Greater Bank slashes fixed rates

Greater Bank slashes fixed rates

Greater Bank has cut its fixed mortgage rates for owner-occupiers and investors by up to 20 basis points.

The greatest rate cut was a 20-basis-point decrease in Great Rate Fixed Home Loans for new and existing owner-occupiers on a 1-year fixed term (interest only and principal and interest loans).

Greater Bank also slashed rates by 15 basis points for the Great Rate Fixed Investment Loan for 1, 4 and 5 year interest-only loan, as well as a 15 basis point decrease for the Great Rate Fixed Investment Loan for 1, 4 and 5 year principal and interest loans. These 15 basis point decreases only affect NSW, ACT & QLD borrowers.

Greater Bank joins other lenders, such as BankWest, AMP Bank and Heritage Bank, in decreasing some of their mortgage rates in the latter part of 2018.

The changes come into effect as of 17 December, 2018.

Greater Bank fixed rate changes

Product

Old  advertised rate

Old comparison rate

New advertised rate

New comparison rate

Rate Change

Great Rate Fixed Home Loan (Interest Only) 1 Year

3.99

4.41

3.79

4.41

-0.2

Great Rate Fixed Home Loan (Interest Only) 5 Years

4.39

4.43

4.29

4.43

-0.1

Great Rate Fixed Home Loan (New Customer) (Interest Only) 1 Year

3.79

4.39

3.59

4.39

-0.2

Great Rate Fixed Home Loan (New Customers) (Interest Only) 5 Years

4.19

4.35

4.09

4.35

-0.1

Great Rate Fixed Home Loan (New Customers) (NSW, ACT & QLD only) 1 Year

3.69

4.38

3.49

4.36

-0.2

Great Rate Fixed Home Loan (New Customers) (NSW, ACT & QLD only) 5 Years

4.09

4.3

3.99

4.26

-0.1

Great Rate Fixed Home Loan (NSW, ACT & QLD only) 1 Year

3.89

4.4

3.69

4.39

-0.2

Great Rate Fixed Home Loan (NSW, ACT & QLD only) 5 Years

4.29

4.38

4.19

4.34

-0.1

Great Rate Fixed Investment Loan (Interest Only) (NSW, ACT & QLD only) 1 Year

4.24

4.69

4.09

4.69

-0.15

Great Rate Fixed Investment Loan (Interest Only) (NSW, ACT & QLD only) 2 Years

4.29

4.66

4.19

4.66

-0.1

Great Rate Fixed Investment Loan (Interest Only) (NSW, ACT & QLD only) 3 Years

4.29

4.62

4.19

4.62

-0.1

Great Rate Fixed Investment Loan (Interest Only) (NSW, ACT & QLD only) 4 Years

4.64

4.71

4.49

4.71

-0.15

Great Rate Fixed Investment Loan (Interest Only) (NSW, ACT & QLD only) 5 Years

4.64

4.7

4.49

4.7

-0.15

Great Rate Fixed Investment Loan (Principal and Interest) 1 Year (NSW, ACT & QLD only)

4.14

4.67

3.99

4.66

-0.15

Great Rate Fixed Investment Loan (Principal and Interest) 2 Years (NSW, ACT & QLD only)

4.19

4.63

4.09

4.61

-0.1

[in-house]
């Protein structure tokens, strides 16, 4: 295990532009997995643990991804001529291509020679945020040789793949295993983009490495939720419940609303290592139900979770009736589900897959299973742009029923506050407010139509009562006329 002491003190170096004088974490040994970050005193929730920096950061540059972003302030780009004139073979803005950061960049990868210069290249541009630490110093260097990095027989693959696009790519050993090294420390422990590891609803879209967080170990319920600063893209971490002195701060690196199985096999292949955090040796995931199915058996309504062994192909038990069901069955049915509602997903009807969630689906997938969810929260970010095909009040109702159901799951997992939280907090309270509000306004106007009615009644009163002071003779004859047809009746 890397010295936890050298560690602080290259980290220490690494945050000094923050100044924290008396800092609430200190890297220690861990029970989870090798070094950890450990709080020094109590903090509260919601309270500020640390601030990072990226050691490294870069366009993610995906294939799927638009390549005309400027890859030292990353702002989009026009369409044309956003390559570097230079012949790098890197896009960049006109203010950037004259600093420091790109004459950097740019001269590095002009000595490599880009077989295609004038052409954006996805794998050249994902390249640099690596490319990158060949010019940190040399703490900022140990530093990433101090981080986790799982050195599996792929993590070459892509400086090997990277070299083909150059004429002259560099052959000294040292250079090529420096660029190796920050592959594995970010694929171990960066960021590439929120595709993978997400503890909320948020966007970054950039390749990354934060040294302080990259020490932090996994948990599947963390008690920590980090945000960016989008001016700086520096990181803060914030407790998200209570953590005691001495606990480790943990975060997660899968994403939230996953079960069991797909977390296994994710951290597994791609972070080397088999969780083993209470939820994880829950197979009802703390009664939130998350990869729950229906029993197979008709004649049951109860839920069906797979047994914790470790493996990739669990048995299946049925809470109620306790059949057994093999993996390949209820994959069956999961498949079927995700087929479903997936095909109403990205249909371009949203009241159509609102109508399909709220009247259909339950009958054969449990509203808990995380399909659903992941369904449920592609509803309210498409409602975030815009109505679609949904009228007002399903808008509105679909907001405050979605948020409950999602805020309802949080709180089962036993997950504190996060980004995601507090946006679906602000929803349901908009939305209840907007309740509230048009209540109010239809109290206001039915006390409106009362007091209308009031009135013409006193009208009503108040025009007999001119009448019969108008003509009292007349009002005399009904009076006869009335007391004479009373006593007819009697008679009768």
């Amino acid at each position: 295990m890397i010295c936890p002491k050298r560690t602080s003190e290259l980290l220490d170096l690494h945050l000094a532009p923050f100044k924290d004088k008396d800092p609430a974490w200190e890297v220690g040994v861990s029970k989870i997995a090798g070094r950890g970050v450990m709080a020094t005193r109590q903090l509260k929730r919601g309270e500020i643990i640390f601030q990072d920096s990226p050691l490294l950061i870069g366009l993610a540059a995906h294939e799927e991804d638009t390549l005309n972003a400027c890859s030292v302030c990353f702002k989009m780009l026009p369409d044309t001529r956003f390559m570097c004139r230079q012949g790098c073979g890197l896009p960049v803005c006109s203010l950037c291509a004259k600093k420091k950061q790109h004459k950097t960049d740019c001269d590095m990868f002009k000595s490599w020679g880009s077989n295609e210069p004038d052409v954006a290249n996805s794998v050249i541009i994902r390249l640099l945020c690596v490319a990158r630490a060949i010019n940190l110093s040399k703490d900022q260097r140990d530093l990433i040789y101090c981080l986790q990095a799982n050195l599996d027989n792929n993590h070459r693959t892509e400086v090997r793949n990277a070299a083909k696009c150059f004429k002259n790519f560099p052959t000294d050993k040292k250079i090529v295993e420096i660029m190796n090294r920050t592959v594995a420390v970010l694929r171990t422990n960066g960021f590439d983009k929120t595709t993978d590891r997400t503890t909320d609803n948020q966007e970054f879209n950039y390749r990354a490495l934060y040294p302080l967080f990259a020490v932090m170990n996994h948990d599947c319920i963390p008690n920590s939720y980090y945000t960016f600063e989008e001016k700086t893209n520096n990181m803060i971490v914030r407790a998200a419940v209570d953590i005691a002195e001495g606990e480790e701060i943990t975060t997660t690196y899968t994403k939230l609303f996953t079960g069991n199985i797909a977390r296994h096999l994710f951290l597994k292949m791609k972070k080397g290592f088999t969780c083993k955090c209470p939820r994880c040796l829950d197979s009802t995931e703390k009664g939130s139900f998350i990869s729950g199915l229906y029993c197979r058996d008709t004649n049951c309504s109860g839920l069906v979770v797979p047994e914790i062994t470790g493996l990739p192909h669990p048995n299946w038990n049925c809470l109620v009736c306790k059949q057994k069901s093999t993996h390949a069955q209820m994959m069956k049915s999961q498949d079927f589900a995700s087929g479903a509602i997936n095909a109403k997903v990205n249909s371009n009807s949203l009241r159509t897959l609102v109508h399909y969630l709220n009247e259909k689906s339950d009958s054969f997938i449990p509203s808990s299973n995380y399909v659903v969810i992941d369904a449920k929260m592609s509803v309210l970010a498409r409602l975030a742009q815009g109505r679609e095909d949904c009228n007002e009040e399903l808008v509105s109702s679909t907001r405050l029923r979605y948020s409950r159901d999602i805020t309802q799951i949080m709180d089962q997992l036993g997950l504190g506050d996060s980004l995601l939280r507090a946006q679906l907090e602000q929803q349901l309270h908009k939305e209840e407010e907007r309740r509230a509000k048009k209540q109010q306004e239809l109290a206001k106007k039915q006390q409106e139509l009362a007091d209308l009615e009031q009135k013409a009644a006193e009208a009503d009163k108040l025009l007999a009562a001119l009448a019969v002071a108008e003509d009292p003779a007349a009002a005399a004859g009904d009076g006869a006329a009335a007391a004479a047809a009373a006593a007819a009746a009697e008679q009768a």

Great Rate Fixed Investment Loan (Principal and Interest) 3 Years (NSW, ACT & QLD only)

4.19

4.59

4.09

4.56

-0.1

Great Rate Fixed Investment Loan (Principal and Interest) 4 Years (NSW, ACT & QLD only)

4.54

4.66

4.39

4.61

-0.15

Great Rate Fixed Investment Loan (Principal and Interest) 5 Years (NSW, ACT & QLD only)

4.54

4.65

4.39

4.59

-0.15

Ultimate Fixed Investment Loan (Interest Only) (NSW, ACT & QLD only) 1 Year

4.09

4.97

3.99

4.97

-0.1

Ultimate Fixed Investment Loan (Interest Only) (NSW, ACT & QLD only) 2 Years

4.09

4.93

4.04

4.93

-0.05

Ultimate Fixed Investment Loan (Interest Only) (NSW, ACT & QLD only) 3 Years

4.14

4.9

4.09

4.9

-0.05

Ultimate Fixed Investment Loan (Interest Only) (NSW, ACT & QLD only) 4 Years

4.45

4.96

4.39

4.96

-0.06

Ultimate Fixed Investment Loan (Interest Only) (NSW, ACT & QLD only) 5 Years

4.49

4.97

4.39

4.97

-0.1

Ultimate Fixed Investment Loan (Principal and Interest) (NSW, ACT & QLD only) 1 Year

3.99

4.86

3.89

4.85

-0.1

Ultimate Fixed Investment Loan (Principal and Interest) (NSW, ACT & QLD only) 2 Years

3.99

4.81

3.94

4.8

-0.05

Ultimate Fixed Investment Loan (Principal and Interest) (NSW, ACT & QLD only) 3 Years

4.04

4.78

3.99

4.77

-0.05

Ultimate Fixed Investment Loan (Principal and Interest) (NSW, ACT & QLD only) 4 Years

4.35

4.85

4.29

4.83

-0.06

Ultimate Fixed Investment Loan (Principal and Interest) (NSW, ACT & QLD only) 5 Years

4.39

4.85

4.29

4.81

-0.1

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Learn more about home loans

What is a fixed home loan?

A fixed rate home loan is a loan where the interest rate is set for a certain amount of time, usually between one and 15 years. The advantage of a fixed rate is that you know exactly how much your repayments will be for the duration of the fixed term. There are some disadvantages to fixing that you need to be aware of. Some products won’t let you make extra repayments, or offer tools such as an offset account to help you reduce your interest, while others will charge a significant break fee if you decide to terminate the loan before the fixed period finishes.

What is the difference between fixed, variable and split rates?

Fixed rate

A fixed rate home loan is a loan where the interest rate is set for a certain amount of time, usually between one and 15 years. The advantage of a fixed rate is that you know exactly how much your repayments will be for the duration of the fixed term. There are some disadvantages to fixing that you need to be aware of. Some products won’t let you make extra repayments, or offer tools such as an offset account to help you reduce your interest, while others will charge a significant break fee if you decide to terminate the loan before the fixed period finishes.